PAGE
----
FORT WAYNE, Ind. (WANE) – A Fort Wayne police officer appeared in court Tuesday morning for allegedly stealing gas cans and a chainsaw from a foreclosed home in northwest Allen County. Before appearing in court, the officer was demoted from a sergeant back to a patrol officer.
According to court documents, Scott Criswell attended a house party for some FWPD officers and their families in August 2013. He was apparently interested in buying a foreclosed property nearby.
The Affidavit for Probable Cause states during the party, Criswell hopped on an ATV with Heather Tegtmeyer and Patricia Sabo. Tegtmeyer and her husband, who is an FWPD officer, were hosting the party and owned the ATV. Sabo has the same last name as another FWPD officer.
Court documents state the three headed to the property and allegedly took gas cans inside the open door of an outbuilding. They then went to the home, where Criswell began trying to find an open door. He apparently found a door that was partially open with a safety chain securing it, and tried to unhook the chain with a stick he broke off a tree.
When Criswell couldn’t get the door open, Tegtmeyer told police she kicked the door open. The three allegedly went into the home, Criswell took a chainsaw from the attached garage, and they went back to the Tegtmeyer home.
Criswell has been arrested and charged with criminal conversion and criminal trespassing, both class A misdemeanors. He appeared in court for his initial hearing Tuesday. The judge released Criswell without posting bail, which is standard procedure.
As of Tuesday afternoon, Tegtmeyer and Sabo hadn’t received any charges.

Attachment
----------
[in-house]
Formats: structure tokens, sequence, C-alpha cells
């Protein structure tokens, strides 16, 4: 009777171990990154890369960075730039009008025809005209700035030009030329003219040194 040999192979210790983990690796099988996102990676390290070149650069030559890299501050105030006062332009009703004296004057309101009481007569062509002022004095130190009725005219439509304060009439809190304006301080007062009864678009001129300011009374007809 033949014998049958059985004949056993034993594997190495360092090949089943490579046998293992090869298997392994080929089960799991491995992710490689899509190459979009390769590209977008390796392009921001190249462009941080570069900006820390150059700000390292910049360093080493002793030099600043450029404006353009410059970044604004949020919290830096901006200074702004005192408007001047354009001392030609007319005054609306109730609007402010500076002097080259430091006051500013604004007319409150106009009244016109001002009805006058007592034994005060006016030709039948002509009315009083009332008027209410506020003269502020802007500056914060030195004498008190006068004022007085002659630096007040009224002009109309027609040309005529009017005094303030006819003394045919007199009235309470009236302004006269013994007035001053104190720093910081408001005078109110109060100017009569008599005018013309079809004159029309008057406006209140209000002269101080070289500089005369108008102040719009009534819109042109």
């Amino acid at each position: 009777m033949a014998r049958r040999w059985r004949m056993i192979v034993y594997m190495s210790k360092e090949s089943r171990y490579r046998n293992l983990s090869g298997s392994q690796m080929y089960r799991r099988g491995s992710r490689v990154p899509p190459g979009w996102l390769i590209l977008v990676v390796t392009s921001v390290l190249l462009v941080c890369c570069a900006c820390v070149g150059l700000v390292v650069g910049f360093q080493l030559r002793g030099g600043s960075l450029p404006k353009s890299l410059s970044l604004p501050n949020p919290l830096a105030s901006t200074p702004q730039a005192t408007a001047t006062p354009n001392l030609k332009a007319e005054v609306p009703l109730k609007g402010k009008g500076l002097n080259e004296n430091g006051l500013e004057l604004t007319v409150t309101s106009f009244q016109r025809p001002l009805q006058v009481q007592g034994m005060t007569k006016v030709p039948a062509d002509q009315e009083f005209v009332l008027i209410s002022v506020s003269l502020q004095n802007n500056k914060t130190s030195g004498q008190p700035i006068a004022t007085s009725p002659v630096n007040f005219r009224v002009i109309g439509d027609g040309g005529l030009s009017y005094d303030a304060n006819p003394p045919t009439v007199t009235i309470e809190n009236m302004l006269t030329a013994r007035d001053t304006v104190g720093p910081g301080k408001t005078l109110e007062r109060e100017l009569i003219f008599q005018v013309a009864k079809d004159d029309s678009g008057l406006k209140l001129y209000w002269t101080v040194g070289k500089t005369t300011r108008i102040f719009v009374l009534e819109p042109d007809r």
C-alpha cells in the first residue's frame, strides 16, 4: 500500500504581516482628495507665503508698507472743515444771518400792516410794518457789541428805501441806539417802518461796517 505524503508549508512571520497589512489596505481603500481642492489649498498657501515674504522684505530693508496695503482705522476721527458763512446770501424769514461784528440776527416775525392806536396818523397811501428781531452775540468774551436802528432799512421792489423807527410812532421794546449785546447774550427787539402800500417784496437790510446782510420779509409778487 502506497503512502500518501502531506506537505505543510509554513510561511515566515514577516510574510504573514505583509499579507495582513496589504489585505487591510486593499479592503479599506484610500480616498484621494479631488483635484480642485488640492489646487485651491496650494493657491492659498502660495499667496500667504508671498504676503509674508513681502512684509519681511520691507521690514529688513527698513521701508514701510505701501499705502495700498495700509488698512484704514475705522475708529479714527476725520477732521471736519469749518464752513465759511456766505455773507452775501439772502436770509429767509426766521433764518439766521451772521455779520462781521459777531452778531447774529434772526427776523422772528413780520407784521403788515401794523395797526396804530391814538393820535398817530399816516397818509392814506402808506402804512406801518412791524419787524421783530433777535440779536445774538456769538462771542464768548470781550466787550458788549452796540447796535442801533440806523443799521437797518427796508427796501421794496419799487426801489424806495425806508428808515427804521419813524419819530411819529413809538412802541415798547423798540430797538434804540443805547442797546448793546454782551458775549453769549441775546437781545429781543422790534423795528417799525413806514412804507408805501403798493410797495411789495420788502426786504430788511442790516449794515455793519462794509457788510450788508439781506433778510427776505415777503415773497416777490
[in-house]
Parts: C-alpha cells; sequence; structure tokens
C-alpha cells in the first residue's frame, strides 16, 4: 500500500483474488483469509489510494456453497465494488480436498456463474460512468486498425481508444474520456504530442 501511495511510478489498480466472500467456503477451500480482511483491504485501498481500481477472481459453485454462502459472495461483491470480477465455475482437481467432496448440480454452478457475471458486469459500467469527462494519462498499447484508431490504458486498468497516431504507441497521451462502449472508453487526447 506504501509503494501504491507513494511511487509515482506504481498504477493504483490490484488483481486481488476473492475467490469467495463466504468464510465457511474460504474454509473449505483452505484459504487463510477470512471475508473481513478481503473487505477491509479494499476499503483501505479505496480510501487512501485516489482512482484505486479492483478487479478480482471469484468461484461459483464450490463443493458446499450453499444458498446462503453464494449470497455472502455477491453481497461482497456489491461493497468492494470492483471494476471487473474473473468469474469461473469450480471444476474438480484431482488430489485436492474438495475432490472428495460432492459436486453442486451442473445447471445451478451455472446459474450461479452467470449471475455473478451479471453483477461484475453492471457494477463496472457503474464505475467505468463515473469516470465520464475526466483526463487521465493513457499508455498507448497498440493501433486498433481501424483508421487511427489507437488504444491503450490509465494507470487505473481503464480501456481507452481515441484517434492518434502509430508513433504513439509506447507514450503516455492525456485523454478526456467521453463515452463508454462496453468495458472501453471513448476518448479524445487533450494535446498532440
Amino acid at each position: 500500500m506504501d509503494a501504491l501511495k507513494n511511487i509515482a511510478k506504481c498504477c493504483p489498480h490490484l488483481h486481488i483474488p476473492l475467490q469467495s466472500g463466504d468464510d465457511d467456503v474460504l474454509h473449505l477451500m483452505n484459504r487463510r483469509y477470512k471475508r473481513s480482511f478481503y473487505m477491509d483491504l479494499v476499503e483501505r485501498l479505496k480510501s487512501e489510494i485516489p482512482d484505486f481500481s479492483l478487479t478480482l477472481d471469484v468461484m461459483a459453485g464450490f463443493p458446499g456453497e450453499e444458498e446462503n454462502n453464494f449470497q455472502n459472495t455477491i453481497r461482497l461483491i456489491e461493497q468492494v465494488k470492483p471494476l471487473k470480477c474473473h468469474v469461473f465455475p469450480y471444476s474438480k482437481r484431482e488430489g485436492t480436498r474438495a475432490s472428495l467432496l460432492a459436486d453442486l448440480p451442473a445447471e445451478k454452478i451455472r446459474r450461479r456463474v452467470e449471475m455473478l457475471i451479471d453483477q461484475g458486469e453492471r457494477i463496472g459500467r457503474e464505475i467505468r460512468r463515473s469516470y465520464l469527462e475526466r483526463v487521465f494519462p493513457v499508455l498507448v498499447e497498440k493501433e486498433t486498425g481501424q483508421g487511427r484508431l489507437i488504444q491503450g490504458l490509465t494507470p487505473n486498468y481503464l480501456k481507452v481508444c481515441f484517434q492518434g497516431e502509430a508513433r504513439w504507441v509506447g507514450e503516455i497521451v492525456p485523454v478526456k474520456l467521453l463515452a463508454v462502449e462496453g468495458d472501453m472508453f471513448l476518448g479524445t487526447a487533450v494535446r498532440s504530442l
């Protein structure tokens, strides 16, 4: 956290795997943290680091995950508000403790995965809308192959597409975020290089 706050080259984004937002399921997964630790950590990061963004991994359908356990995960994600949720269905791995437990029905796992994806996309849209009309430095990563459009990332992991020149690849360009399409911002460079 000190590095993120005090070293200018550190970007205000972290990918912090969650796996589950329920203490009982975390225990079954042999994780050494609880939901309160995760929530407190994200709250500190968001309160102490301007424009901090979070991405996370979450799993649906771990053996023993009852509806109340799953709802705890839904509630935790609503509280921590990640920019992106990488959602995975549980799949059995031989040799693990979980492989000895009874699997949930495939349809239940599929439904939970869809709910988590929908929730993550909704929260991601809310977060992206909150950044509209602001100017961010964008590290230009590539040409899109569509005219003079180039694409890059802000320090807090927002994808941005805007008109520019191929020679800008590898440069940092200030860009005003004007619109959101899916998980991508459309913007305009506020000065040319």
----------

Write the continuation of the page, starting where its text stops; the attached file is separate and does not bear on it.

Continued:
Public Safety Director Rusty York told NewsChannel 15 how his department first heard about the crime.
“We heard about it from within. One of our officers reported it up to the chain of command. So we turned it over immediately to the Allen County Sheriff’s Department because this occurred in their jurisdiction,” York said.
During the lengthy investigation, York says the department administratively decided to demote Criswell from a sergeant back to a patrol officer. He was also suspended five days without pay.
York said the nature of the criminal allegations didn’t disqualify Criswell from being on the force.
“It still has to be adjudicated so I don’t know where it’s going to end up. But that would not prevent him from continuing his career as a law enforcement officer,” York said. “There are certain crimes obviously that would, if it would have been a felony or if it would’ve involved domestic battery, but those aren’t the cases.”
York says there were no other officers involved in the crimes.
An attorney conference for Criswell’s case is scheduled for June 11.